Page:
From the editor: This Op-Ed is Special to California Black Media Partners
We have all heard alleged stories of famous couples’ volatile relationships: Ike and Tina; Bobby and Whitney; Chris and Rihanna; Mike and Robin; Thomas and Juanita; or Ray Rice and Janay Palmer. These couples suffered through alleged perpetrations of violence and abuse in the public view.
But in private, every day, throughout California — and now more than ever with the slow-easing social isolation orders brought on by the COVID-19 global pandemic — we find families are forced to spend more time together than ever before.
Stuck in their homes, facing an uncertain future, watching news stories of chaos in the streets, we hear countless stories of couples who say they are feeling irritable, crowded, alone, isolated, helpless, or afraid.
Partners are finding themselves in close proximity to each other, some worrying about finances, others increasing alcohol and drug use. Many couples and families are in crisis. In fact, the National Domestic Violence Hotline (2020) has reported that abusers are using the COVID-19 crisis as an excuse for isolating domestic abuse victims from friends and family.
According to the California District Attorney’s office (2008), domestic violence involves or may include: physical abuse, repeated psychosocial abuses, social isolation, intimidation, or economic coercion. Whether you are a teen or an adult, rich, poor, middle class…gay, straight, or transgender…regardless or your race, your gender, your religion, or status in your community, domestic violence can impact your life. Whether you are dating, married, or in an “intimate” relationship, you may become a victim of domestic violence.
Domestic Violence is a pattern of behavior used to establish power and control over another person (Duluth Project). Typically, abusers physically hit, kick, or push their victim or their victim may be sexually abused and/or psychologically or emotionally abused. During this period, victims have reported being blamed for giving the virus to family members, threatened to be kicked out of the house, or not allowed to seek medical treatment for themselves or loved ones.
Whether the perpetrator is using intimidation, making light of the ill treatment, or shifting responsibility, saying, for example, that the victim’s behavior caused the violence, these are all examples of abuse in relationships.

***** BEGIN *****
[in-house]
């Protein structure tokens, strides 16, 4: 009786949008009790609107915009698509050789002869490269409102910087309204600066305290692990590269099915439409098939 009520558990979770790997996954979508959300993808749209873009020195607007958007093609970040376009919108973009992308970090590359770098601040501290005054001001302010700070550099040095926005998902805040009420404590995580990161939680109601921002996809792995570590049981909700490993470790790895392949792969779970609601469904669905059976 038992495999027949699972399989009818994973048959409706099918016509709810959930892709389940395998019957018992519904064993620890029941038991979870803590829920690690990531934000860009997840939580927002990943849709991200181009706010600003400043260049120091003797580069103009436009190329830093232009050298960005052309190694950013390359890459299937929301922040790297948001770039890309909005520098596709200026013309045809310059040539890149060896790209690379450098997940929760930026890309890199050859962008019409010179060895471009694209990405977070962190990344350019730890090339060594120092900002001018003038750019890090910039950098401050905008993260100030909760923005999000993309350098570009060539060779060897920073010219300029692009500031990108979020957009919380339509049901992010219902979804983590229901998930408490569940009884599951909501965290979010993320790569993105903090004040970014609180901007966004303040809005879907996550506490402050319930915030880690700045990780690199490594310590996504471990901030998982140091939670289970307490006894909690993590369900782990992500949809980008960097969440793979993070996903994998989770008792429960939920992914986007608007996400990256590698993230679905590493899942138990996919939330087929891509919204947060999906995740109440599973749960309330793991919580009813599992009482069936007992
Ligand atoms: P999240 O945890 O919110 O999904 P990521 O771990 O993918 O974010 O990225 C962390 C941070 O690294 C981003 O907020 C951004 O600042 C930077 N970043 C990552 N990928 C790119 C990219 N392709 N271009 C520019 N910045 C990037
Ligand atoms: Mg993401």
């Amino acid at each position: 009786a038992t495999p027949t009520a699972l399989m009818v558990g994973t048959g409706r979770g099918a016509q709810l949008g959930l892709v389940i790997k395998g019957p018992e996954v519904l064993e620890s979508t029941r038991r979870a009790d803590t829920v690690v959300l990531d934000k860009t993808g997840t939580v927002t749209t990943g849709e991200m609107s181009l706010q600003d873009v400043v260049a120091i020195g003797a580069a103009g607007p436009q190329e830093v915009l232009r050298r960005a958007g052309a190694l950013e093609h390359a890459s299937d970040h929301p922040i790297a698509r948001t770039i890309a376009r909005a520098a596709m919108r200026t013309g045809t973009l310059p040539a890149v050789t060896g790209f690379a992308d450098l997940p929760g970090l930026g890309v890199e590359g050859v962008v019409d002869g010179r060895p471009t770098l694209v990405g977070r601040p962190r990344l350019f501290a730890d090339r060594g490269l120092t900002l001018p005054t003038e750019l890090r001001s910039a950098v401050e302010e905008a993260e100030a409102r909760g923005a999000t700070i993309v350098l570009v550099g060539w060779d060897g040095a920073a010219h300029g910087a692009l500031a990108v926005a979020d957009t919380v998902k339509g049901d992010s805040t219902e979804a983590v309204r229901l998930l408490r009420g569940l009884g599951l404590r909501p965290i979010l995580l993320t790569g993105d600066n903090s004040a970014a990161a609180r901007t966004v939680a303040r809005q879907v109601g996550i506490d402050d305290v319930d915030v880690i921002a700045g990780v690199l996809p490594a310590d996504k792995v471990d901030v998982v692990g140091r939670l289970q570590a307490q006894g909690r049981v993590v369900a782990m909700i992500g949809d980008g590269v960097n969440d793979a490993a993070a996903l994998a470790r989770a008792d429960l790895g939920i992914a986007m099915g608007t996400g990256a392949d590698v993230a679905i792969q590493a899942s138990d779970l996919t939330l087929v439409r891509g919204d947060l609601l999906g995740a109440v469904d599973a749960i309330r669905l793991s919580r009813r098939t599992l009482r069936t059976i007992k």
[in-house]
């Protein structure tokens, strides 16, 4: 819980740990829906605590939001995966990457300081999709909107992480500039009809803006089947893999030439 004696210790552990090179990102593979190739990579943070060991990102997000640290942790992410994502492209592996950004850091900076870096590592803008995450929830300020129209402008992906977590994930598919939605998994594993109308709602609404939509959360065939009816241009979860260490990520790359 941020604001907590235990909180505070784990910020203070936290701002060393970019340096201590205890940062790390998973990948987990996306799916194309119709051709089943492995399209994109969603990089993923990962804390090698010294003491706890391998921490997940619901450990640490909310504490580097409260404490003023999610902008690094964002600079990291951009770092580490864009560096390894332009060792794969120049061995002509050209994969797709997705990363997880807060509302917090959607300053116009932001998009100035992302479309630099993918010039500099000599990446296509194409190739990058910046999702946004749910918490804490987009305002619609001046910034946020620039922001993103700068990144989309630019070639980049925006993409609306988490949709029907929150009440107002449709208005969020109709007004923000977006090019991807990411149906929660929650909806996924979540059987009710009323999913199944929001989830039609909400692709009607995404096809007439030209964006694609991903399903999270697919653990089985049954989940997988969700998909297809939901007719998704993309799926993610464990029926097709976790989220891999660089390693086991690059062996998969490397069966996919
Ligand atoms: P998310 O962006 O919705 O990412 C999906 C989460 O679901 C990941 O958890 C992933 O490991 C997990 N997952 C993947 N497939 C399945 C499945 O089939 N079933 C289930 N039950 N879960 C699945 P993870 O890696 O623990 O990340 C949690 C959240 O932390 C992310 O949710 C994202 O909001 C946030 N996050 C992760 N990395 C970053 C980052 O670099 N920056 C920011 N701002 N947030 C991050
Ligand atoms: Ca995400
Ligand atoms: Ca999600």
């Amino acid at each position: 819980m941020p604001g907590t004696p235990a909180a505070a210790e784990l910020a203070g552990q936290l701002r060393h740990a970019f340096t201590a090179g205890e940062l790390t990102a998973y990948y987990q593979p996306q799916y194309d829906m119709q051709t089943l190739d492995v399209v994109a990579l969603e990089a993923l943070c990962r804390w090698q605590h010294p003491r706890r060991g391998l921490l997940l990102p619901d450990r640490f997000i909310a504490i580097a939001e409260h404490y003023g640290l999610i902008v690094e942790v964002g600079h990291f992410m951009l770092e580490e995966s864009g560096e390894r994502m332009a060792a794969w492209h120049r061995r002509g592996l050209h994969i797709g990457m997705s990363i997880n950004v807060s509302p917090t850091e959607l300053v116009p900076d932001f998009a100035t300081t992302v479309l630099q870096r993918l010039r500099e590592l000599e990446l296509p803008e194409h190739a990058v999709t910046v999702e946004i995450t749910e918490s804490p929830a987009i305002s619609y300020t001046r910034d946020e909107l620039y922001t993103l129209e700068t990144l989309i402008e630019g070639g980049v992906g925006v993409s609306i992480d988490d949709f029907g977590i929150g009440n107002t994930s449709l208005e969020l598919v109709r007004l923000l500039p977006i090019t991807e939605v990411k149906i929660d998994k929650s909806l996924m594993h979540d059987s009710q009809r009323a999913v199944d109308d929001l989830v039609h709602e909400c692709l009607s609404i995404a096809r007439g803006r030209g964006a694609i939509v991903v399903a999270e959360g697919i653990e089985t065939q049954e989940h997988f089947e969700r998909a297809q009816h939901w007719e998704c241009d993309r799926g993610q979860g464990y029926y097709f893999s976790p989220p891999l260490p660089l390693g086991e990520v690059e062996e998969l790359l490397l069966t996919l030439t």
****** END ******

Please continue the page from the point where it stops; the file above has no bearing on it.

Research has illustrated that person-directed violence is taught at home and learned at a very young age (Anderson 2004). We have learned that children who see their parents and other adults in violent relationships, they often become victims or aggressive in their own lives. The goal in any domestic violent relationship is to stop the violence and control your own behavior.
Oprah said (March 2009), “If he hits you once, he will hit you again.” I think that for most victims, be they men or women, they just cannot believe that the person, who they love, can hurt them. They cannot believe that they have been belittled, made to feel less than who they are.
They cannot believe the person who they placed their dreams in, who they believed they would walk down life’s road with, would treat them with less respect than a random stranger.
However, as hard as it may be to believe, the facts do not lie and without extensive intervention, rest assured, the abuse will happen again. If experiencing this, make the call for help to: the Domestic Violence Hot Line at: 1-800-799-7233 or 1-800-799-SAFE or 1-800-VICTIMS.
Lenore A. Tate, Ph.D. is a licensed psychologist in private practice in Sacramento, California. She has previously worked as Principal Consultant to the California Assembly and Senate Health Committees as well as the Senate Office of Research. Dr. Tate has also served as a university professor in Texas, Arizona and California. She specializes in neuropsychology, geriatrics and behavioral health. For further information, see www.Lenoretate.com or email at: DRTATE20@gmail.com
Photo by: ©Laurin Rinder – stock.adobe.com